The Diggers were a 17th century group of agrarian communists in England. They believed in holding land in common in small egalitarian rural communities. Founder of the movement, Gerrard Winstanley argued in his 1649 pamphlet Truth Lifting up its Head above Scandals that power corrupts, that property enslaves, and that freedom is only possible in a society without rulers. They were deeply influenced by the example given in the early chapters of Acts. The Diggers are a fascinating example of how the communist impulses of the early church inspired a communist agrarianism that, in turn, nurtured anarchistic understandings of authority. With the diggers, spirituality shapes economics, which in turn, shapes political understandings.
The Dukhobors were a Russian group of unknown origins (though they probably emerged in the 17th Century). They currently exist primarily in Canada. The Dukhobors reject secular government, Russian Orthodoxy, the supreme authority of Scripture, and the divinity of Jesus. Their spirituality is, like many Quakers, based upon the assumption that true spirituality is unmediated, thus rendering any mediative structures unnecessary.
The Tolstoyans were followers of the philosophical and religious views of Russian novelist Leo Tolstoy (1828–1910). They put particular emphasis on the Sermon on the Mount and other teachings of Jesus as a guide for life. They self-identified as Christians, though in a departure from some other forms of Christianity, they tend to focus more on the teachings of Jesus as a divinely-guided human rather than the Son of God. They do not participate in, or concern themselves with, governmental and worldly affairs, which they considered immoral and corrupt. Thus, they may be described as anarchists, though not all of them claimed that title. They embraced a deep pacifism–refusing to defend themselves and many were vegetarian or vegan. Tolstoy has had huge influence over Gandhi (and the develop of nonviolence) and European anarchism in general. It is important to note that Kropotkin recognized Christian Anarchism (as developed by Tolstoy) was one of four strands of anarchism in his day (early 1900s). The otehrs being the anarcho-communistis, Proudhonian, and literary-anarchism.
The Catholic Workers (particularly its founders) have honestly found common ground between a relatively “conservative” reading of Scripture and political anarchism. Their way of life has been centered around the practice of the works of mercy, a belief in personalism, and living communally in either houses of hospitality or farming communes. The workers have been deeply involved in anti-war and anti-nuke resistance and, in recent years, have been active in anti-globalization.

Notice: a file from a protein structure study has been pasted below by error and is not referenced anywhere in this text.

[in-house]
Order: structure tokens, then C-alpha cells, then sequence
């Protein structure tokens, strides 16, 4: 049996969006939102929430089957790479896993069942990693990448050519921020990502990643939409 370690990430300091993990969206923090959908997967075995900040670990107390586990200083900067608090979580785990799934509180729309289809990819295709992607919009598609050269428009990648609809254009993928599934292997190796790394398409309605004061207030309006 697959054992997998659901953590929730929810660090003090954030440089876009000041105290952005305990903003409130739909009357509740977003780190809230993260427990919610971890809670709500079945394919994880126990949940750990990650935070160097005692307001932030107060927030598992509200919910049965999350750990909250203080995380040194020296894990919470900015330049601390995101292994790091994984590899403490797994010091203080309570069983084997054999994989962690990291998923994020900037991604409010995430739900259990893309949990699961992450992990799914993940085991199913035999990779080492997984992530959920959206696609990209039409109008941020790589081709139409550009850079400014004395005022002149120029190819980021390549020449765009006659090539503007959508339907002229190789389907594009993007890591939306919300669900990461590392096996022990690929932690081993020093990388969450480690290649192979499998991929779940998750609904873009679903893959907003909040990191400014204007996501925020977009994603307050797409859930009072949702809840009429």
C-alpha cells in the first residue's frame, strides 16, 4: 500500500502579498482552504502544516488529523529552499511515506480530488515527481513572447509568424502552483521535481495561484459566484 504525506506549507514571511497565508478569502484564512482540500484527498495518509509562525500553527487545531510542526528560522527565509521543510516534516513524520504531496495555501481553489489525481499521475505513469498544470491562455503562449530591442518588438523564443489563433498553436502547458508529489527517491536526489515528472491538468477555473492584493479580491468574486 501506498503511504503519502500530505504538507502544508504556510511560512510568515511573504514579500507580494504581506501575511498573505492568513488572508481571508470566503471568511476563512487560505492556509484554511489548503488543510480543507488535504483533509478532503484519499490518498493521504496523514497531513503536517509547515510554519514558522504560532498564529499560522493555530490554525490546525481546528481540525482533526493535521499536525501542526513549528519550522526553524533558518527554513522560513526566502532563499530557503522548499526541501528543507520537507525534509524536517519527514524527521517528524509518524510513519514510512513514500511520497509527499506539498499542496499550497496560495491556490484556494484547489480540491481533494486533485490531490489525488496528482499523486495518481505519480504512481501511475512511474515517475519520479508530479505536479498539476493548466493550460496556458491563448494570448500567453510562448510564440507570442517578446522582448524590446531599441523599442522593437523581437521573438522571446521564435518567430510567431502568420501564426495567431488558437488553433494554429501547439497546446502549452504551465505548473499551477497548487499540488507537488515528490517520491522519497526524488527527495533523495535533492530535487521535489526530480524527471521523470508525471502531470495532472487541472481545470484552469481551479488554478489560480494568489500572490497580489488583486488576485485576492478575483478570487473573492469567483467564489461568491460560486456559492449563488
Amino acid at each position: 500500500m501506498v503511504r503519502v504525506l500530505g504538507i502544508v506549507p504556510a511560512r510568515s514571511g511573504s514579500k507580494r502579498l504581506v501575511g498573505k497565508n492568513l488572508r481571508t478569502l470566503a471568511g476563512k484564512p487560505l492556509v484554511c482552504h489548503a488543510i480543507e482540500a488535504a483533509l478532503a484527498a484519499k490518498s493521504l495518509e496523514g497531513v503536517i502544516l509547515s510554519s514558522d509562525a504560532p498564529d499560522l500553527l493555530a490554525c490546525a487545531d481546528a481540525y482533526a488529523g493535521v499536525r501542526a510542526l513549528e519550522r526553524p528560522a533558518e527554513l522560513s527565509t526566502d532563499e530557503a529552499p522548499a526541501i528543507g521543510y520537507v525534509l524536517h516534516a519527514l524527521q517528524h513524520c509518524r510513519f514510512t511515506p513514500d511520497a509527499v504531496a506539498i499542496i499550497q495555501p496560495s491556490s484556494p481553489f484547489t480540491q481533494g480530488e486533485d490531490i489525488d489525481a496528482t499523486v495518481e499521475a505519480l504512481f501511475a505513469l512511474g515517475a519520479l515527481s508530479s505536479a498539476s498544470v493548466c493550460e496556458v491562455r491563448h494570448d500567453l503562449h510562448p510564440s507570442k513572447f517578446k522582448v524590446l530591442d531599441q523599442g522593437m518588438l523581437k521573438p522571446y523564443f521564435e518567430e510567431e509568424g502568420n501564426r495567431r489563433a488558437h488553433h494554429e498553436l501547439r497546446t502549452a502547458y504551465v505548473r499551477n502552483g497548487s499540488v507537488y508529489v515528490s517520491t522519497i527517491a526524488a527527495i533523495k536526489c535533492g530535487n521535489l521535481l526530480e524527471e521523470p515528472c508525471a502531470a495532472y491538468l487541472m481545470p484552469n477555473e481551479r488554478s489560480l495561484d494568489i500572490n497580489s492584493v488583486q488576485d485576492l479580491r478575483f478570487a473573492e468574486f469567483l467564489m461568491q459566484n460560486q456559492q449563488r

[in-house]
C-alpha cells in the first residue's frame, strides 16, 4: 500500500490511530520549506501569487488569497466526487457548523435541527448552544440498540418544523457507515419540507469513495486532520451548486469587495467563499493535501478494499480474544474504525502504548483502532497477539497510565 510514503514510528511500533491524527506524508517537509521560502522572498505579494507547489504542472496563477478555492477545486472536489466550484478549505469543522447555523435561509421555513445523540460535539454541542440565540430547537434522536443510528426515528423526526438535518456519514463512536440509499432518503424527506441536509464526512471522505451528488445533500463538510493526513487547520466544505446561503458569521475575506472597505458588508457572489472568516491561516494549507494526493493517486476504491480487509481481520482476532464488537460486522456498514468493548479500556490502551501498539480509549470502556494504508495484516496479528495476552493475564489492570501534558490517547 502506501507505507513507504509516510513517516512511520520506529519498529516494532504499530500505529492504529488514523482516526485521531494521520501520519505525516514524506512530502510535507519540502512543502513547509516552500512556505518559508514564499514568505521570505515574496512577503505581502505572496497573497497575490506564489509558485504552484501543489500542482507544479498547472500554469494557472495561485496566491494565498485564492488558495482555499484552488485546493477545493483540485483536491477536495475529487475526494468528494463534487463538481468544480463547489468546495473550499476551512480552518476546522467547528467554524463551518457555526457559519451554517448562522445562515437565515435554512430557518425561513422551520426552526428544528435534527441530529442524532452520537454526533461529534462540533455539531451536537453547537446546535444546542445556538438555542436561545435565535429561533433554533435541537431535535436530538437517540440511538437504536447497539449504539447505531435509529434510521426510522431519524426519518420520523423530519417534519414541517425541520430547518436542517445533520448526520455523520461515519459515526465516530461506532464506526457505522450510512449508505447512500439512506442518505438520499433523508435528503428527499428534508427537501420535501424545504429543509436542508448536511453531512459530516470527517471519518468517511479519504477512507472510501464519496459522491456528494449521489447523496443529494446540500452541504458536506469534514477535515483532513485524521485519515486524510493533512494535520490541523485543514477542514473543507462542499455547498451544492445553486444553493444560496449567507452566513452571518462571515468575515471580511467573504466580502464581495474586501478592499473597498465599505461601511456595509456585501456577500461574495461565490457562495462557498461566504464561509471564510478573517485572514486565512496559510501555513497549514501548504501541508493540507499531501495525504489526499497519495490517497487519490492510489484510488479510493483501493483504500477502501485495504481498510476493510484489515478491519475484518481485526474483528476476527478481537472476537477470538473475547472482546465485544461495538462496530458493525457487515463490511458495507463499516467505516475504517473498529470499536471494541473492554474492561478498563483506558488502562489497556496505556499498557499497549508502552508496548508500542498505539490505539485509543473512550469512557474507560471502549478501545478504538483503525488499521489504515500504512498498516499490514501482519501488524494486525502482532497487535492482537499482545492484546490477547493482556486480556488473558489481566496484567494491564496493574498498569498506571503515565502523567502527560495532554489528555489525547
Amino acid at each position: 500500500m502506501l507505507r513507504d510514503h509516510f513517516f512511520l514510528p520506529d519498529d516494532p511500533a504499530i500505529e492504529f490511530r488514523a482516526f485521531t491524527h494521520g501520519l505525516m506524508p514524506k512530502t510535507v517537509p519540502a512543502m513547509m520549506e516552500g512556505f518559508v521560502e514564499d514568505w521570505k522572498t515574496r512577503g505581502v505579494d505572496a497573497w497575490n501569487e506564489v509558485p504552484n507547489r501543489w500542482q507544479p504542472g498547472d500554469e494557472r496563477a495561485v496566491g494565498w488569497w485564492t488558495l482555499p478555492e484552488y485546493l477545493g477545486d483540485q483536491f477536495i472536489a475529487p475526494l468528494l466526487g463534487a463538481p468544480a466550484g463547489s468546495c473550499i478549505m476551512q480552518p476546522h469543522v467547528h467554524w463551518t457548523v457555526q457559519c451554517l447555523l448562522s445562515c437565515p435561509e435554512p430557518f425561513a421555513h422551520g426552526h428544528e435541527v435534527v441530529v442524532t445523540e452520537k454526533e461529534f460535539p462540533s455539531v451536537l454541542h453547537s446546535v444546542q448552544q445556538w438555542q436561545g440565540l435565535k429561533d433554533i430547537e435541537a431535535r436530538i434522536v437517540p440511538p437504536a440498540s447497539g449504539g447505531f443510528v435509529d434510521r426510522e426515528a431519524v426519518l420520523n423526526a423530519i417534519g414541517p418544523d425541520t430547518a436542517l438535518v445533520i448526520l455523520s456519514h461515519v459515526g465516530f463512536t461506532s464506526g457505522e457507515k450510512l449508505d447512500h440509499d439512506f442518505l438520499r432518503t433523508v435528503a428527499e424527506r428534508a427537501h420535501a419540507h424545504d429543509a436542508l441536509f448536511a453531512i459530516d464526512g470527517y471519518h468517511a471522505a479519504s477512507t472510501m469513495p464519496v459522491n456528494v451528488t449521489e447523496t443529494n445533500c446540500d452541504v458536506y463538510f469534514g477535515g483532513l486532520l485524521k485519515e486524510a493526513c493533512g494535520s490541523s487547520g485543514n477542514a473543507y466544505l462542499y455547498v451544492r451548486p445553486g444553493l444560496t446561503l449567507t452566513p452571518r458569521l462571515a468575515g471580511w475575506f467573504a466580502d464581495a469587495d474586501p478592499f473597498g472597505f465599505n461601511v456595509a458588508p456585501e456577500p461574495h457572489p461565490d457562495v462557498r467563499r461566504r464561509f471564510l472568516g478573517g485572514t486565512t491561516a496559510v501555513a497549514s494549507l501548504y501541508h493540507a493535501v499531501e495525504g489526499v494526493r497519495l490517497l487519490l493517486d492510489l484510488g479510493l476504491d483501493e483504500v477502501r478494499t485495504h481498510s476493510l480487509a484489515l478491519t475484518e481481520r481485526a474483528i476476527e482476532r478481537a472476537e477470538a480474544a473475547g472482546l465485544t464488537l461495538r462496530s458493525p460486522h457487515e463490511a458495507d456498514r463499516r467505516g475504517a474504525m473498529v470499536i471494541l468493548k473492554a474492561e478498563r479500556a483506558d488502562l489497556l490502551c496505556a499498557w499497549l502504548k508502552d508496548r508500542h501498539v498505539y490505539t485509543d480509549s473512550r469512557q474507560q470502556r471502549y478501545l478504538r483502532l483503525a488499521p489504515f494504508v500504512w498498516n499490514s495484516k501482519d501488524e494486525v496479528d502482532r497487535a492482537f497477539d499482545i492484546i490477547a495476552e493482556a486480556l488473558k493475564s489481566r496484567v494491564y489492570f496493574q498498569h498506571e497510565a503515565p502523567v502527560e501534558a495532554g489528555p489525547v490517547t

Liberation Theology in general, and the Ecclesial Base Communities in particular were not anarchist per se, but within this movement, there has been a huge reimagining of the authority of Church and of the State. Most liberationists seem to have a clear socialist bent, but there are anarchist sparks here and there. Within the spectrum of practices and understandings there was a push towards democratization in ways that approaches anarchism. Some liberationists drew inspiration from folks like Dorothy Day and Tolstoy, etc. While the influence of Marxist thought has been well researched, little attention has been given to the anarchist influences within Liberation Theology.2 Nevertheless, for many Christian anarchists, liberation theology has provided the most fertile intellectual soil for trying to grow a faith that integrates spirituality and political thought.
There are, of course, other groups worth mentioning. Many have been influenced by those movements that touch on an aspect of anarchist thought–like Francis’ approach to wealth, Wesley’s way of organizing small groups of faith and practice, the monastic approach to common life and mutuality, etc. But I hope this overview gives you a taste.
Christian Anarchist Expressions Today
Most Christian Anarchists I’ve met have been conversant with the movements listed. Though, most haven’t emerged from these groups. I’ve met Christian Anarchists who join the Catholic Worker, become Mennonite (like myself), or participate in a Quaker meeting. But, for the most part, contemporary Christian Anarchists emerge out of decidedly mainstream Christian circles and become radicalized towards anarchism.